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Treatment Center Myths

Clinically Reviewed By Dan Schimmel, LCSW, CAP
Updated On

Getting treatment for addiction is something that a lot of people, even those who recognize they have serious problems, can be reluctant to do. Cultural misconceptions can make it challenging, and some people also see it as an admission of failure or guilt. Going into rehab to get better is a choice, and it’s one you should come to with some serious reflection on who you are and where your life is. Let’s take a look at some of the more pernicious treatment center myths that make it hard to start the recovery process.

Myth #1: You Need to Hit Rock Bottom Before You Can Enter Rehab

There’s a pervasive mentality about rehab that you can’t really engage with it until you’ve hit what’s culturally stereotyped as “rock bottom.” This is a euphemism for getting to the point where your life is such an utter wreck that your options are basically death or recovery. Rock bottom entails at least a few of the following things:

• Ending up homeless

• Being completely broke

• Family members disowning you

• Friends refusing to help you out

The mythos of hitting rock bottom is pervasive because it is perpetuated as part of a standard character arc that’s used in books, films, and TV shows. Having friends and family members around is extremely beneficial to the recovery process. One of the main reasons that major emphasis is placed on group therapy sessions for people with substance use disorders is to ensure that individuals can get peer support while they go through the process. One study showed that care that persisted for three to nine months during the rehab process achieved significantly greater improvements in baseline health for patients versus a partial program.

Further study of the same group showed that individuals with alcohol and marital problems had achieved better outcomes after 30 months when they had access to continuing care. In fact, these study members were found to be abstinent from alcohol 94 percent of days measured versus 82 percent in the control group. That might not sound massive, but it’s a big deal for the people who are not experiencing trouble those extra 12 percent of days.

Myth #2: Nothing but Quitting Cold Turkey Works

In a few very specific cases, quitting cold turkey can lead to withdrawal symptoms that are so severe they can lead to death. Quitting alcohol, in particular, can lead to withdrawal issues that give rise to cardiac and respiratory episodes that result in death. People trying to quit alcohol can also experience:

• Visual and auditory hallucinations

• Anxiety

• Retching

• Nausea

That sounds like a lot to take on in one shot. For people who have formed chemical dependencies, quitting alcohol may require going into a structured program where medical professional weans them off it. A wide range of drugs are used to cope with these withdrawal symptoms, including:

• Antipsychotics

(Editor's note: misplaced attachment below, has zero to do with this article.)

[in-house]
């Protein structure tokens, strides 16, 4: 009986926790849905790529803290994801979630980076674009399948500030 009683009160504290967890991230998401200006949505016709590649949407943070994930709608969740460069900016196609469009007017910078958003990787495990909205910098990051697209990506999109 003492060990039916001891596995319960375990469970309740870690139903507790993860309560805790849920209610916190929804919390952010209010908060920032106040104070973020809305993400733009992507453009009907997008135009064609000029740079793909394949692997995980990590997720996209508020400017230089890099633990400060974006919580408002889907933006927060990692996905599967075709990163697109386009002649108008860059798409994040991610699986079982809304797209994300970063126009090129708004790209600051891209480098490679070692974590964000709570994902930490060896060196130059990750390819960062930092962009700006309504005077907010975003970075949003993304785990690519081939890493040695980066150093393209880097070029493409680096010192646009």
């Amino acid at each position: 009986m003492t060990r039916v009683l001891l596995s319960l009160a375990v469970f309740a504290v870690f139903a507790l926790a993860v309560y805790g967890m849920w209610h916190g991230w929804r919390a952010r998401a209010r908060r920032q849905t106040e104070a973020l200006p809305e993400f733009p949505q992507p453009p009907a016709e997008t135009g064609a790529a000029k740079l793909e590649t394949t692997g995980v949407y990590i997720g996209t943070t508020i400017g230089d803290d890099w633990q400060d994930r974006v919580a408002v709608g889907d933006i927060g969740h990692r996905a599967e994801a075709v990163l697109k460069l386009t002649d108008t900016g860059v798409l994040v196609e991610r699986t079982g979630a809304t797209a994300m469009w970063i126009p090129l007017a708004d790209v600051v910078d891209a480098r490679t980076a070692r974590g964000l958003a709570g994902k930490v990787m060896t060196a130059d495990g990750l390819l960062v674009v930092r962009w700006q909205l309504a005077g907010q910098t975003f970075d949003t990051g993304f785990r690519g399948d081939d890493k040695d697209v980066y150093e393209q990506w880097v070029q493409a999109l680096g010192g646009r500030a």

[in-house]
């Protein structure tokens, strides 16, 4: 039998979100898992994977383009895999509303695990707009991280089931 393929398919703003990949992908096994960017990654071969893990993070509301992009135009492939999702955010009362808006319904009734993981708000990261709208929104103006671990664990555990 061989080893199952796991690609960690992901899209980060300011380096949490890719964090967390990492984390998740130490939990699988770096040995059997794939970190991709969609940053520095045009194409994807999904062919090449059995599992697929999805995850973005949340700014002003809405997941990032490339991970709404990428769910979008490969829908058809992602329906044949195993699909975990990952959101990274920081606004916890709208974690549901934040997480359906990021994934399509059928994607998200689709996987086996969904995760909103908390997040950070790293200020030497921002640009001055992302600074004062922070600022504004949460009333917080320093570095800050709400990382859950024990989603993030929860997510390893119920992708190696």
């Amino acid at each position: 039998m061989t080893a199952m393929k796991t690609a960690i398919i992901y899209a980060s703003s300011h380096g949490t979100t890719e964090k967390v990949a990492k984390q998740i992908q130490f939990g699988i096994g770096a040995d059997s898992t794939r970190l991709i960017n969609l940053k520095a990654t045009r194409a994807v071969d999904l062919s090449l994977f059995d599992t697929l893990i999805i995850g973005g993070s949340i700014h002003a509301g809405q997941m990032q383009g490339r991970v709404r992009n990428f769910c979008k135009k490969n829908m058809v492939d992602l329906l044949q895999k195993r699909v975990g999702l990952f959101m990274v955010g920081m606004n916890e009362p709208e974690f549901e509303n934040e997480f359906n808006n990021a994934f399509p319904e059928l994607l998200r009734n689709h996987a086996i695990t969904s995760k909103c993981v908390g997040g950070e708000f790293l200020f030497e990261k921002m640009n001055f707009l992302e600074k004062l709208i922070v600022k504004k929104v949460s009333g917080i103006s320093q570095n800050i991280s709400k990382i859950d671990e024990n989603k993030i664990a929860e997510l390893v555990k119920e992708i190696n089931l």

• Anti-convulsants

• Mood regulators

While alcohol is easily the most dangerous substance in terms of potentially lethal withdrawal symptoms, other drugs can be brutal to ride out cold turkey, too. People undergoing cocaine withdrawal, for example, experience symptoms within 90 minutes of getting a fix. These symptoms can last for 10 days, and they include massive changes in appetite, mental clarity, sex drive, and general mood. Worse, there is no one specific drug that works well for all people in coping with cocaine withdrawal concerns. Doctors have to try a variety of treatments until they find a good choice for each individual patient.

A host of drugs are also used to wean people off opiates and opioids. These include:

• Buprenorphine

• Methadone

• Naloxone

In some cases, antidepressants may also be prescribed.

Myth #3: Treatment Is for Celebrities

So many treatment center myths have some basis in Hollywood that you have to wonder how an industry so equated with drug use disorders can possibly get the subject of rehab so wrong in media portrayals. In many instances, it’s because recovery is a punchline in a comedy, or it’s the source of drama on a reality show. This attitude also makes it sound like a way that celebs get around bad press or the threat of criminal charges. While it’s easy to joke about someone like Charlie Sheen, it also begs questions about how so many people could know one man’s life was off the rails, and yet no one cared enough to help.

People in the medical field have been aghast at the perceptions that come from rehab TV for years. All too often, we’re presented with a slew of treatment center myths in an episode of something like the “Dr. Phil Show” or “28 Days,” including things like:

• Tough love

• Sudden breakthroughs

• Touching family moments

• Personal breakdowns

• Shouting matches

The reality TV view of these things is not seen by any practitioner as healthy. The recovery process takes time. Getting treatment is an important first step, for sure, but there also can be complications from the tough-love attitude.